Brent Labour MP: “My colleagues fell into government trap by voting against the welfare bill”

Barry Gardiner, Labour MP for Brent North

Barry Gardiner, Labour MP for Brent North - Credit: Archant

The Labour MP for Brent North said his party colleagues who voted against the government’s welfare reforms yesterday have stepped into a trap.

Barry Gardiner obeyed the interim party leader Harriet Harman by abstaining on the Conservative Party’s Welfare Reform and Work Bill at the House of Commons while 48 of his colleagues rebelled.

He said: “The Tories set a trap for the Labour Party. They put into their own legislation elements of our policies which they knew we could not vote against without embarrassment.

“I voted in favour of the Labour Party amendment which clearly said it declined to give a second reading to the bill. After that was defeated by government, I abstained on the substantive motion because it contained some proposals such as the apprenticeships, support on mortgage interest which are good Labour polices.”

The bill will see housing benefit axed for all those under 21, tax credits capped at two children and the benefit cap reduced from £26,000 a year to £23,000.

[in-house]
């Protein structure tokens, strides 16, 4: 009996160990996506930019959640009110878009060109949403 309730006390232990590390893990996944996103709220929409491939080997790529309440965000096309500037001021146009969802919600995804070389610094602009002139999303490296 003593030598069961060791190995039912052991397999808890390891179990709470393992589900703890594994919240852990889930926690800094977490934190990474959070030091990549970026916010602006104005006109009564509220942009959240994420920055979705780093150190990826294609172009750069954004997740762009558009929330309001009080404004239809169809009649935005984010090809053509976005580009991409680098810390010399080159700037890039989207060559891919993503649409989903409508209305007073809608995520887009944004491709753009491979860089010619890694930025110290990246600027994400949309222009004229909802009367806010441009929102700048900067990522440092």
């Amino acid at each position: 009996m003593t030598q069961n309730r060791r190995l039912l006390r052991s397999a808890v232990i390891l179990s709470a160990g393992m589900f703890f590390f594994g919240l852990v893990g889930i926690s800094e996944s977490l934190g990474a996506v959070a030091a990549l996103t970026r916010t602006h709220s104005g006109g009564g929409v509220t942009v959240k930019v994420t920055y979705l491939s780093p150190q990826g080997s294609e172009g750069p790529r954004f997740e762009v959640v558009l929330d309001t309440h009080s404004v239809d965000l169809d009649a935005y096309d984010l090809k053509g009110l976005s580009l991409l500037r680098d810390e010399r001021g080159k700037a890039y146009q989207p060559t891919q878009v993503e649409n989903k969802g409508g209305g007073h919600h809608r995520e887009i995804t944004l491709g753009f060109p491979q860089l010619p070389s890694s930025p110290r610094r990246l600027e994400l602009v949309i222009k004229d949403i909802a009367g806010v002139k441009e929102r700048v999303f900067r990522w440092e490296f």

He explained: “Either we voted for the bill because we supported those of our policies that they’d incorporated into it but in so doing we voted for unacceptable changes to the benefits system such as three million families that are going to lose £1000 or impact on carers from the benefit cap. Or we voted against those regressive policies in the bill but in so doing voted against our own on apprenticeships.

“It was meant to trap us. It was a false choice designed to force us into either opposing our own policies or supporting the evil policies they were putting forward. I’ve always considered that if you’re asked to choose two unacceptable positions the sensible position is to refuse both. That is why I abstained.”

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He said his fellow colleagues to vote against the bill, such as Brent Central’s Dawn Butler MP and Hampstead and Kilburn’s Tulip Siddiq, had “fallen into the trap.”

He said: “Some people so wished to express their view on those elements of the bill that they voted against it at second reading.

“The party was absolutely united in voting for our amendment, which was our official party amendment.”